adam Unregistered Anonymous We are running two computers into a router and we are able to communicate through our lan just fine. But whenenver we want to play a lan game, we are unable to join and sometimes unable to even see the game. What is the problem.
posted 26 Nov 2007 - show 1 replies - Reply - Permanent Link
Admin Administrator Admin try entering the IP address of the host manually. Also, ensure the firewalls installed in the PC allow the traffic to go through and the host to act as a listener
posted 26 Nov 2007 - Reply - Permanent Link
connie Unregistered Anonymous Thanks! I had tried networking with Windows wizard in the past without any success, and your instrucctions worked like magic. However, you should mention that for those of us not assigning IP addresses ( etc.) because the router assigns them automatically, then to Map the Network Drive you use the name of the computer, i.e. \\Officedesktop\C. But as I said, you solved my problem and I am very grateful :-)
posted 16 Nov 2007 - Reply - Permanent Link
Mengistu Jones Unregistered Anonymous This is a great job you guys are doing,continue with the good works.

i was trying to add a new computer to an existing wireless network,but i had a problem i couldn't do it.can you please help me on how i can get through this.
posted 20 Sep 2007 - show 1 replies - Reply - Permanent Link
Admin Administrator Admin this guide only covers windows networking. Wireless networking is done at the router side and is out of scope.
posted 20 Sep 2007 - Reply - Permanent Link
Pravin Pindoria Unregistered Anonymous Thanks lot
Great stuff, owesome
Thanks again for this information
posted 10 Sep 2007 - Reply - Permanent Link
bipolarmo Unregistered Anonymous what if i'm using three computers and two routers ... ones wireless connected to the outsite world and then another router connected to the wireless via ethernet cable and two computers on the second router cannot see the one cabled on the wireless router. win xp ... all are on the same workgroup ... the two on the second router can see each other and we can map a network drive with the ip of the one on the wireless router ... but cannot see it in my network places without mapping the ip, the range for the two are 192.168.2.x whereas the wireless range is 192.168.15.x ... is that where my problem is?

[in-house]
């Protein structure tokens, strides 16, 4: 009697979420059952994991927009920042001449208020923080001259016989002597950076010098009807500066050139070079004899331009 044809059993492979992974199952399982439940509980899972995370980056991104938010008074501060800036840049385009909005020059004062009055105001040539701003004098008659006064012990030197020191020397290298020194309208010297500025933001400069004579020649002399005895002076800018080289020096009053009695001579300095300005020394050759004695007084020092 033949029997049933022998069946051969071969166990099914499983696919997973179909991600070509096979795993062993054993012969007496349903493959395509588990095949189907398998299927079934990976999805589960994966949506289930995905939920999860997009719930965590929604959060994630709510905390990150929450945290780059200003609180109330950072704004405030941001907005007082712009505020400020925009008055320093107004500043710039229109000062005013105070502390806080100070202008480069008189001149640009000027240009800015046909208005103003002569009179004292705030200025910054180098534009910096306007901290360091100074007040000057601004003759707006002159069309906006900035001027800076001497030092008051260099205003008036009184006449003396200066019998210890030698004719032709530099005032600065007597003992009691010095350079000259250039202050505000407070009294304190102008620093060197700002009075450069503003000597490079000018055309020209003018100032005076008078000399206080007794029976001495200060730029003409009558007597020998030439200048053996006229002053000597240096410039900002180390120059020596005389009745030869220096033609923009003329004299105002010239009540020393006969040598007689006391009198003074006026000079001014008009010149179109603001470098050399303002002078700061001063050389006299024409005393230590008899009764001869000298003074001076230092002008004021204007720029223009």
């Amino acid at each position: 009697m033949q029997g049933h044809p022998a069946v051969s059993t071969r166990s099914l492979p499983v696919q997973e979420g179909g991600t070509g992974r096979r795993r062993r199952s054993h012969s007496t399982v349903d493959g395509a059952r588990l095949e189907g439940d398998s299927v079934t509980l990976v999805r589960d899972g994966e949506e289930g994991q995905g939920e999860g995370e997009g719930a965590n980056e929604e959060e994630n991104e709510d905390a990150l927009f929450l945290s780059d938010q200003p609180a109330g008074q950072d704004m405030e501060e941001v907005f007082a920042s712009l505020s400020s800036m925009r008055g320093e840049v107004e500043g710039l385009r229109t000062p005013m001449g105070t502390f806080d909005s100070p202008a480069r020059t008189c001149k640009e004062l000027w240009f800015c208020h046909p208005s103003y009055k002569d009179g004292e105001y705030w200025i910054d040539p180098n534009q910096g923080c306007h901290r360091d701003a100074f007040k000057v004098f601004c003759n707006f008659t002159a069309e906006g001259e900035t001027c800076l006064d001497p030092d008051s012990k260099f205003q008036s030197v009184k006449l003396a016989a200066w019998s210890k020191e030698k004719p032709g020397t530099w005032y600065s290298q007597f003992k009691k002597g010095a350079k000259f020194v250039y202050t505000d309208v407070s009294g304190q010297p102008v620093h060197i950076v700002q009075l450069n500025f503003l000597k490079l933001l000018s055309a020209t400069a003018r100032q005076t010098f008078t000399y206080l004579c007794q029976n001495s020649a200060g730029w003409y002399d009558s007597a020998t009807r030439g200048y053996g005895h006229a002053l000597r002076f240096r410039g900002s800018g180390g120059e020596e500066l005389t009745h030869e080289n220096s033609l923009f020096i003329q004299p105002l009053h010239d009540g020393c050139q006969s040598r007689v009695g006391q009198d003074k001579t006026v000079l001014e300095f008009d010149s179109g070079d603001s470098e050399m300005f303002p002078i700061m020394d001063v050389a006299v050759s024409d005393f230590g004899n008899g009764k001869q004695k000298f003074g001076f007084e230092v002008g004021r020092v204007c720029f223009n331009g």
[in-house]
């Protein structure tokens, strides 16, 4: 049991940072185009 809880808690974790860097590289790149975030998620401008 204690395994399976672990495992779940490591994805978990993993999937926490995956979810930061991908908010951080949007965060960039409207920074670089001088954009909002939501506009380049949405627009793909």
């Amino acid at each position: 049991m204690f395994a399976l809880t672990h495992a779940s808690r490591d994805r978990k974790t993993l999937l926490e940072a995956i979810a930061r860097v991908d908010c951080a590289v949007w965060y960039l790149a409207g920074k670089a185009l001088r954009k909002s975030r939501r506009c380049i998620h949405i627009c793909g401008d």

posted 8 Aug 2007 - show 2 replies - Reply - Permanent Link
Admin Administrator Admin your issue is too complex, either hire a network professional or post in a network forum.. this tutorial covers only basic home networking
posted 8 Aug 2007 - Reply - Permanent Link
George Unregistered Anonymous You must make both Ip addresses STATIC so they can see each other in network mode, I had this problem but now everything works just right.
posted 22 Mar 2009 - Reply - Permanent Link
apolo Unregistered Anonymous thanks foe the info it realy helps me in my study
posted 30 Jul 2007 - Reply - Permanent Link
lkleon Unregistered Anonymous Oh! Thanks very much!!!
posted 5 May 2007 - Reply - Permanent Link